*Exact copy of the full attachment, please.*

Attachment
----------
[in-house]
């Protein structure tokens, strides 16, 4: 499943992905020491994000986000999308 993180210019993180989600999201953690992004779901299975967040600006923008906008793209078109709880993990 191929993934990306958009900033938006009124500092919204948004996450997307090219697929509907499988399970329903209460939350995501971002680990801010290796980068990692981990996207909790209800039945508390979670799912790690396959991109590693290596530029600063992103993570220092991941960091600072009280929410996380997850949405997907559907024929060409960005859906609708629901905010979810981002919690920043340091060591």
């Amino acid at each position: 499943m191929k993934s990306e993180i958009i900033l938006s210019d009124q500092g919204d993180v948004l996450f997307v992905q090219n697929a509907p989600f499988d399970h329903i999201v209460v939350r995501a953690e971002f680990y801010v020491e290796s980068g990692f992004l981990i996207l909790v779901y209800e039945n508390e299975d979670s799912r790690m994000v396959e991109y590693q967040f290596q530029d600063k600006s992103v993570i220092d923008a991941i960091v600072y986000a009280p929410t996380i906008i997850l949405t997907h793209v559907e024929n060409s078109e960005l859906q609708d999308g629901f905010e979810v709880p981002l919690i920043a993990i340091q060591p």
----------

[in-house]
């Protein structure tokens, strides 16, 4: 499943992905020491994000986000999308 993180210019993180989600999201953690992004779901299975967040600006923008906008793209078109709880993990 191929993934990306958009900033938006009124500092919204948004996450997307090219697929509907499988399970329903209460939350995501971002680990801010290796980068990692981990996207909790209800039945508390979670799912790690396959991109590693290596530029600063992103993570220092991941960091600072009280929410996380997850949405997907559907024929060409960005859906609708629901905010979810981002919690920043340091060591």
């Amino acid at each position: 499943m191929k993934s990306e993180i958009i900033l938006s210019d009124q500092g919204d993180v948004l996450f997307v992905q090219n697929a509907p989600f499988d399970h329903i999201v209460v939350r995501a953690e971002f680990y801010v020491e290796s980068g990692f992004l981990i996207l909790v779901y209800e039945n508390e299975d979670s799912r790690m994000v396959e991109y590693q967040f290596q530029d600063k600006s992103v993570i220092d923008a991941i960091v600072y986000a009280p929410t996380i906008i997850l949405t997907h793209v559907e024929n060409s078109e960005l859906q609708d999308g629901f905010e979810v709880p981002l919690i920043a993990i340091q060591p």